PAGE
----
Shari: Thank you so much for joining us today, Briana, to share about your fantastic book! 

Briana: Thanks so much for having me, and I hope everyone enjoys The Secrets of Stone Creek

Briana McDonald writes diverse and adventurous books for young readers. She studied writing at Fairleigh Dickinson University and her short fiction has appeared in several literary journals. When she’s not writing, Briana works at Columbia University and lives in New York City with her wife and their dog, Rex. She is the author of Pepper’s Rules for Secret Sleuthing and The Secrets of Stone Creek. Find out more at

Interview with Shirley Reva Vernick about THE SKY WE SHARED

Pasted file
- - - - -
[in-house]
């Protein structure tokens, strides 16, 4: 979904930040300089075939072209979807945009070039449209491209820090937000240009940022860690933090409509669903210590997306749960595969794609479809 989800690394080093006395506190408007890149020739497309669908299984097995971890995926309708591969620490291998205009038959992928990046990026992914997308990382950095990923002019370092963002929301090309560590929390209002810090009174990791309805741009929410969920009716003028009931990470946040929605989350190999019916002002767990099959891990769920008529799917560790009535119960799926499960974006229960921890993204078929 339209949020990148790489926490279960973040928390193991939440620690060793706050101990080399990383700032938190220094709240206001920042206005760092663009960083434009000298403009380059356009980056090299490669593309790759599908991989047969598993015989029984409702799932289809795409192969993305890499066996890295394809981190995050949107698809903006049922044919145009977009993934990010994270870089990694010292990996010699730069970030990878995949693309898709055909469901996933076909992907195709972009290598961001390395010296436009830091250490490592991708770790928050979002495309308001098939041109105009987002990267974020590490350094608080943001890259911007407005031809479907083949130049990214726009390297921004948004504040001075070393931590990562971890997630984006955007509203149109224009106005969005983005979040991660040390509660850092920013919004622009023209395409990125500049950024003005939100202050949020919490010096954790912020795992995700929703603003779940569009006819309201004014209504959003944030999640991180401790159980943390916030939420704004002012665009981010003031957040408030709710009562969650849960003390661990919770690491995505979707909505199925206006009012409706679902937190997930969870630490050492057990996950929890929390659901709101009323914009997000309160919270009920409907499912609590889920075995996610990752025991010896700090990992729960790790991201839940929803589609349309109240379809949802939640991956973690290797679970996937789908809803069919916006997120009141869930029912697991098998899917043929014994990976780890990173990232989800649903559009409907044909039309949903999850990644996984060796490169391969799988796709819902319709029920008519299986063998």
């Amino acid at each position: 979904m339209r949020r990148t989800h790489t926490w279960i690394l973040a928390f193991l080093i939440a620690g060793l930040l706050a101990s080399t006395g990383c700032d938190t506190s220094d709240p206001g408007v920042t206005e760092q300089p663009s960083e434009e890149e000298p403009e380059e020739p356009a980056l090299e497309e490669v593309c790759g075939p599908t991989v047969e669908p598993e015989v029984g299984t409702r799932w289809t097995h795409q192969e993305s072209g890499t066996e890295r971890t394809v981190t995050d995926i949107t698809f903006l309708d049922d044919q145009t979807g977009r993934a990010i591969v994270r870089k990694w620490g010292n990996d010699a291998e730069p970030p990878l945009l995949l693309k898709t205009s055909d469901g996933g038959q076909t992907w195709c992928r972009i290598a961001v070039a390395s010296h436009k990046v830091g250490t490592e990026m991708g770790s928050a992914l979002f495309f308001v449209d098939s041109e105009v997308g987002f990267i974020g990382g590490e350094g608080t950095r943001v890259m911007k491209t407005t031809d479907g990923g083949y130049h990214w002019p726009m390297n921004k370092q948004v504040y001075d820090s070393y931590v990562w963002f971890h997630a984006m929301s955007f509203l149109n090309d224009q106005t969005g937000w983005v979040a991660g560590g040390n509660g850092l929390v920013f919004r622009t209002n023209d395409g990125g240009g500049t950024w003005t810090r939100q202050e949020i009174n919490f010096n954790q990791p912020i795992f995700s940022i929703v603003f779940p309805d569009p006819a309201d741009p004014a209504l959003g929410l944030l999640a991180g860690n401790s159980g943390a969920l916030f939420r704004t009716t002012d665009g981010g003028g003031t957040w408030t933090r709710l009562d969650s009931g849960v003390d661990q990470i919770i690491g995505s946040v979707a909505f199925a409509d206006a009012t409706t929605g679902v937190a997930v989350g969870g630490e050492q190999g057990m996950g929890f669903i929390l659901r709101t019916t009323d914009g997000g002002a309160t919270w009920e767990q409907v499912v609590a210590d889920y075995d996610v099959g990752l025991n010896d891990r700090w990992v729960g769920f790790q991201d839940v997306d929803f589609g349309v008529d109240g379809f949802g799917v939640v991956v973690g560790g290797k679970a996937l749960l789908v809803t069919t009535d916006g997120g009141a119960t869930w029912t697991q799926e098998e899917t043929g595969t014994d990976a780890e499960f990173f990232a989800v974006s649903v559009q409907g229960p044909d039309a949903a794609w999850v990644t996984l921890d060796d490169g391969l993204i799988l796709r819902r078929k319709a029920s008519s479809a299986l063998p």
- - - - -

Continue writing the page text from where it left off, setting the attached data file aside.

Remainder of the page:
Anne: Hello, Shirley! I’m thrilled that you could stop by to chat about your latest book for young readers, The Sky We Shared. It reminded me why I love historical fiction! Would you please give readers a super-brief summary of the action?

Shirley: Certainly. Based on Japan’s Project Fu-Go during the last stretch of World War II, The Sky We Shared focuses on two youngsters who tell their stories in alternating voices. In rural Oregon, Nellie waits for her father to come home from the army, filling her days with salvage drives, a secret crush, rationing, and annoying twin brothers. In southern Japan, Tamiko finds a secret way to support her country’s war effort while her brother goes off to fight the Americans. Nellie’s and Tamiko’s spheres couldn’t be more different…until their worlds collide in life-changing ways. The Sky We Shared weaves real history with characters who, like many youths today, must deal with war and hatred right alongside friendship, first love, and family.